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Forgotten Apostles

13037621804_8cdc46a949_nI grew up watching wrestling, specifically the show “Maple Leaf Wrestling.” Part of what I remember is how predictable most of the matches were. The first contender would be be announced, usually a man no heavier than myself, nor taller, nor more muscular. Then they would announce the “big name,” someone like Big John Stud or Andre the Giant who would go on to decimate them. The outcome was always predictable. I’m not sure why the small guys even bothered to get into the ring, except of course that they were being paid to lose. And don’t ask me their names for they were forgettable as wrestlers next to the giants.

Perhaps we may feel that our performance as Christians is meagre, even forgettable. We may feel that it makes no sense to step into the ring for there are spiritual giants who do the Christian thing so much better than we do. We can think of the call to witness to a seeker, the call to righteousness, the call to investing our lives in the lives of others, the call to getting over ourselves, the call to love, the call to forgiveness, and the call to prayer. We can think of people who do these Christian things so much better than we can, they are spiritual giants. Let them enter the ring since they have so much more to offer. We may choose therefore to make Christianity a spectator sport and never get into the ring ourselves.

If you feel your Christian service is forgettable, you are in good company. Consider Matthias who was chosen to replace Judas in the earliest days of the Christian Church. Matthias was chosen for an extremely important role and he had the right qualifications:

So one of the men who have accompanied us during all the time that the Lord Jesus went in and out among us, 22 beginning from the baptism of John until the day when he was taken up from us– one of these must become a witness with us to his resurrection.” Acts 1:21-22 NRSV

Since Matthias fits this description we know he was well versed in the teaching and life of Jesus. He could attest personally to the death and resurrection of Jesus. He also had the Lord’s blessing on his choice as Judas’ successor:

Then they prayed and said, “Lord, you know everyone’s heart. Show us which one of these two you have chosen 25 to take the place in this ministry and apostleship from which Judas turned aside to go to his own place.” 26 And they cast lots for them, and the lot fell on Matthias; and he was added to the eleven apostles. Acts 1:24-26 24 NRSV

The interesting thing about Matthias is that he just disappears from the pages of the Bible. Despite amazing credentials and the Lord’s blessing we never hear about him again. His work for the Lord, his response to God’s every call has, apart from a few mentions outside the Bible, been forgotten by history. He was not a “spiritual giant” like Paul, or Peter, or John. In fact, the service to the Lord of most of the disciples in New Testament times has been forgotten. And down through the centuries, though there has been a rich tradition of spiritual giants like Spurgeon, Carey, C.S. Lewis, and others, the vast majority of the Lord’s servants have been forgotten.

If you know Jesus as Lord and Saviour, consider the men and women God has used to reach you. You have heard the Gospel from someone who has heard it from someone who has heard it from someone, and so on down through a long line of mostly forgotten servants of Christ. For the most part, the Lord has not used spiritual giants to reach you with the Gospel, but forgotten servants. Or perhaps you did come to faith in Jesus through the ministry of a spiritual giant, through a Billy Graham crusade for example. Yet even in the “spiritual ancestry” of Billy Graham are a lot of unknown and forgotten Christians. Or maybe you came to faith through reading the Bible, with no one to help you at all. Yet how many forgotten and unknown scribes can we thank for preserving the Word of God for us. God has used hundreds, if not thousands, of unknown servants to make the Gospel known to you. We can be grateful to God that they did not stay out of the ring just because they were not spiritual giants.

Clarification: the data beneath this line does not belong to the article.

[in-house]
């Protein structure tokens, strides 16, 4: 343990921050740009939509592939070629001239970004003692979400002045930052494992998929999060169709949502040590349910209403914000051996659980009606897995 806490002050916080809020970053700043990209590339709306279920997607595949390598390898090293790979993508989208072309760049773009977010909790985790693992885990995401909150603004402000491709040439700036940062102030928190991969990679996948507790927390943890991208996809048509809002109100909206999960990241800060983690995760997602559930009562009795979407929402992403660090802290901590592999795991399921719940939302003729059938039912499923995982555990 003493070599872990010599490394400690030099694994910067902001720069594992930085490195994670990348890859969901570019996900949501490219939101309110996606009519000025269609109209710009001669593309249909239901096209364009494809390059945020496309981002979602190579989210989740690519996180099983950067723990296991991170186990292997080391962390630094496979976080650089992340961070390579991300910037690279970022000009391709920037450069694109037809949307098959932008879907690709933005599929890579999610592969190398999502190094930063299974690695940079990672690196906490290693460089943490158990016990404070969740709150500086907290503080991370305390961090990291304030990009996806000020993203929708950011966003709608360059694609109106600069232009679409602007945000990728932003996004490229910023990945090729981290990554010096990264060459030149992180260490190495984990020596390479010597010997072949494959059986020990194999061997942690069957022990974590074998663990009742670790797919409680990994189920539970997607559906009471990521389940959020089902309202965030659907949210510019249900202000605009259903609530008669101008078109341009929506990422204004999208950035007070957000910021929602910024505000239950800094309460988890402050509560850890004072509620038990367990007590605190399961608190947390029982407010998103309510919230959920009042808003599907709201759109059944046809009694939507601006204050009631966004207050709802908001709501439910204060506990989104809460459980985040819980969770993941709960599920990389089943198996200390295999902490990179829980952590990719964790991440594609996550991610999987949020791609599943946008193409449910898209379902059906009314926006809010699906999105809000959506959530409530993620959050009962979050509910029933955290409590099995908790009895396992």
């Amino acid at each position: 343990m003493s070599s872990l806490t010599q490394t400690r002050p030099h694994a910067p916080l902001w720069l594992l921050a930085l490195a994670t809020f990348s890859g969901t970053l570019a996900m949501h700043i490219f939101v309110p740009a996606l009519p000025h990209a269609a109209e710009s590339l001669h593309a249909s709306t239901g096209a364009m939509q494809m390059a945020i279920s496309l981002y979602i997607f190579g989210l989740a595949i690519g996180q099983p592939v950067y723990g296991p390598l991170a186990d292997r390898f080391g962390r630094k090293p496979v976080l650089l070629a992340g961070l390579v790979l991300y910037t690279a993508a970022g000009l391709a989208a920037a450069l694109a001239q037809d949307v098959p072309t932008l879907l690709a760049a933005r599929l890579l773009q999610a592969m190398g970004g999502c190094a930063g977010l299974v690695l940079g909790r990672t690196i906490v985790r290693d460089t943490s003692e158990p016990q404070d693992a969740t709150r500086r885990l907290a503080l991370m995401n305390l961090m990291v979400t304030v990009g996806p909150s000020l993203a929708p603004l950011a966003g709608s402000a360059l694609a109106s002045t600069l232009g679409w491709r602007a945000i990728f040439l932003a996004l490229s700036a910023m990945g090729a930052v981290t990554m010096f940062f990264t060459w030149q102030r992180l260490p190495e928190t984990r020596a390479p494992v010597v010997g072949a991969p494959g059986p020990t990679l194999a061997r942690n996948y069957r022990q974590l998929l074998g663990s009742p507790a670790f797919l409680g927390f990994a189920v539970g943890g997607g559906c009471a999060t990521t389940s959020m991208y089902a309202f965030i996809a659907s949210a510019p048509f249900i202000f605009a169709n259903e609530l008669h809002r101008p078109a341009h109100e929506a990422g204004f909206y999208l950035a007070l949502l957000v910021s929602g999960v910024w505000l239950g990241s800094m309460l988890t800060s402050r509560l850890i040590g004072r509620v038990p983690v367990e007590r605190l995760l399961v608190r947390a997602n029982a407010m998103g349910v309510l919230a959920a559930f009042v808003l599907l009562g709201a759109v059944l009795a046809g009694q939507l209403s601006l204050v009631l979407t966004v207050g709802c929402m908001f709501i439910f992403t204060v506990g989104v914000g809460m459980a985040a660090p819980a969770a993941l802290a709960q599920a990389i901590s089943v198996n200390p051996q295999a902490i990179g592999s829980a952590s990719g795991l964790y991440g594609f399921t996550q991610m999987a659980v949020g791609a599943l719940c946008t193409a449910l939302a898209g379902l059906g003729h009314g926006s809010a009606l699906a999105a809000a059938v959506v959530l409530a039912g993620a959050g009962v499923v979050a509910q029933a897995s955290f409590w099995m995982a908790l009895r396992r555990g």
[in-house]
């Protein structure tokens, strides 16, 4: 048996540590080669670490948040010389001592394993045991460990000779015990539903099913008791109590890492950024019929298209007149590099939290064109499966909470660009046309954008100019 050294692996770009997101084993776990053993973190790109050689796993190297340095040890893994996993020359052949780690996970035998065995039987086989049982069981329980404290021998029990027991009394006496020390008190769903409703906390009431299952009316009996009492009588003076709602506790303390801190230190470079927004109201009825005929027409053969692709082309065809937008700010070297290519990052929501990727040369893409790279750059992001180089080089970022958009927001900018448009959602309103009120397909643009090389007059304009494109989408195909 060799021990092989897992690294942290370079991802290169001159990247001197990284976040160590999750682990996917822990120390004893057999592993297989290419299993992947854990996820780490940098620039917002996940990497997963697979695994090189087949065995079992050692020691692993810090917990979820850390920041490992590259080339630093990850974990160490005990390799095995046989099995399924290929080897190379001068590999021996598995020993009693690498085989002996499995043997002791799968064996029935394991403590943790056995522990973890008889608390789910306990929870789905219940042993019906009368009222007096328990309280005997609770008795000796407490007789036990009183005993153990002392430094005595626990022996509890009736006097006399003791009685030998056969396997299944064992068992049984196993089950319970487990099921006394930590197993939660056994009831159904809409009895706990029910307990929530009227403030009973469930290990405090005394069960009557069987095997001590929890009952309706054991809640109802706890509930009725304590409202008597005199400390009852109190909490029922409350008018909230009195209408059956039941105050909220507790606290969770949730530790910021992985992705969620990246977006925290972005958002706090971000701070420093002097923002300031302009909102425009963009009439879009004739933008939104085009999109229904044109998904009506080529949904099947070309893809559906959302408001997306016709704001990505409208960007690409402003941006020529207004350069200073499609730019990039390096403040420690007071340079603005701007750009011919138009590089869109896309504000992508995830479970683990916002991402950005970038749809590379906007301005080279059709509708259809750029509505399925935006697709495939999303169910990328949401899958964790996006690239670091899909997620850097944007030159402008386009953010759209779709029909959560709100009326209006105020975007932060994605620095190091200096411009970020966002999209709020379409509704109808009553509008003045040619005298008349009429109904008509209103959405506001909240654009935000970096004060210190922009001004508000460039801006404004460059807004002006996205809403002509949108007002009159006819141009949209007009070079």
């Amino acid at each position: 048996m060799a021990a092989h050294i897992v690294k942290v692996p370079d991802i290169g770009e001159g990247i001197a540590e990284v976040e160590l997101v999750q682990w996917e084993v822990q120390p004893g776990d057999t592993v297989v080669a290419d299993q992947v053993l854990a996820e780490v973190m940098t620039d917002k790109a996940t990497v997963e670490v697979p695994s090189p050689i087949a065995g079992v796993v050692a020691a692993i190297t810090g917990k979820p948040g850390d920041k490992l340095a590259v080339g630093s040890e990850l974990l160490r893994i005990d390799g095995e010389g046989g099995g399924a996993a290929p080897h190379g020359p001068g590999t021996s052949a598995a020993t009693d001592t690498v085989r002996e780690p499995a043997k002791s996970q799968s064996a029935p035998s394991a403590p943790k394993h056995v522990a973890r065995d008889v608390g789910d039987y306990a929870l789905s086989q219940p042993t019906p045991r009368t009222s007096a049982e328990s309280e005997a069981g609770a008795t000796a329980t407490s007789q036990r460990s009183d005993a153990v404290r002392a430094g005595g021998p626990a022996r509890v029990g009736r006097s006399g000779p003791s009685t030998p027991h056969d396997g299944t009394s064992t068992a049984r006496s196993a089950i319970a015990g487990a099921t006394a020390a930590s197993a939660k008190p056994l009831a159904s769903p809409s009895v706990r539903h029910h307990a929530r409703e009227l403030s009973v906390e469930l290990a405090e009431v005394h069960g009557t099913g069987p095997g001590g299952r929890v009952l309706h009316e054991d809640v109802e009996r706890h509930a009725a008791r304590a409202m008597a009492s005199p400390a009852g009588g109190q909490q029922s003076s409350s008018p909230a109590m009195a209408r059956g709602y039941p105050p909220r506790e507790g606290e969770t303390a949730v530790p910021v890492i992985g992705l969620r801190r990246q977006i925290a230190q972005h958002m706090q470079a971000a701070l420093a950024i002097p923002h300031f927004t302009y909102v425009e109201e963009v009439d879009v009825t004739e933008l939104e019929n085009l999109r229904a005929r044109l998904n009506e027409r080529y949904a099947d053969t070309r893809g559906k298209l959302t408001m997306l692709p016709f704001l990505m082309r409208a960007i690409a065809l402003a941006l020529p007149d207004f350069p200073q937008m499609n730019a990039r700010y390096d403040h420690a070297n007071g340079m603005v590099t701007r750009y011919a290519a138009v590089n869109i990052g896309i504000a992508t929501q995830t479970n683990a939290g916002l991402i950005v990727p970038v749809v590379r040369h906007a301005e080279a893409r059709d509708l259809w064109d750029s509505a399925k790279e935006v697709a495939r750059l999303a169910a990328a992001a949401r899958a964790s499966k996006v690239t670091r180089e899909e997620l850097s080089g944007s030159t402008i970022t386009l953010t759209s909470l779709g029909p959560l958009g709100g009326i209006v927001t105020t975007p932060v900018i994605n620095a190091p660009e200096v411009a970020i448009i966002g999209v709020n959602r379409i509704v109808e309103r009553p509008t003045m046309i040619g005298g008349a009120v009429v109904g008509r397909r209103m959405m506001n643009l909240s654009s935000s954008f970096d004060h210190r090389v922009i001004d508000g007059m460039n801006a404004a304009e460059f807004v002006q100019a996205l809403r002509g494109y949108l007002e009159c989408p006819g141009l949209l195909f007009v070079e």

We may be less like Paul and more like Matthias, likely to head into obscurity in just a few generations. But there are two things to note:

  1. God’s impact through you may grow long after you are forgotten. Because you have responded to God’s call on your life, people may be influenced by people who have been influenced by people who have been influenced by someone you have influenced. God may reach people for many generations to come because you got into the ring.
  2. You may be forgotten by history, but you will not be forgotten by God. You may not make it into the history books, but as a follower of Christ you will have your name in the God’s “Book of Life.

Most of God’s servants throughout history have been forgotten. But God has accomplished amazing things through forgotten people. You may feel that your contribution and participation in God’s Kingdom work is meagre, even forgettable, but don’t stay out of the ring just because you are not a spiritual giant. Get into the ring with your words. Get into the ring with your actions. Get into the ring with your presence. Get into the ring with your time, talents, and treasures. Get into the ring with your prayers. The Lord is already there waiting for you.

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Loving as Jesus Loves. A Reflection on John 19:12-15

4623404191_05f29a6d86_n“This is my commandment, that you love one another as I have loved you.” John 15:12 NRSV

When you listen to the Beatles’ song “She Loves You” and then listen to “All You Need is Love,” you will probably be correct in thinking that the word “love” is used to refer to two different things. In our English language the word ‘love’ can have very different shades of meaning and one must sometimes be careful when using it. So when Jesus tells us to “love one another,” what is meant? I can remember a deeply theological discussion in grade five where a friend, with a recent Sunday school lesson in mind, declared that he loved a particular girl in a Christian sort of way. The more he talked though, the more it seemed that not hating her passed muster as a Christian kind of love. So when Jesus tells us to love one another, what precisely does that mean?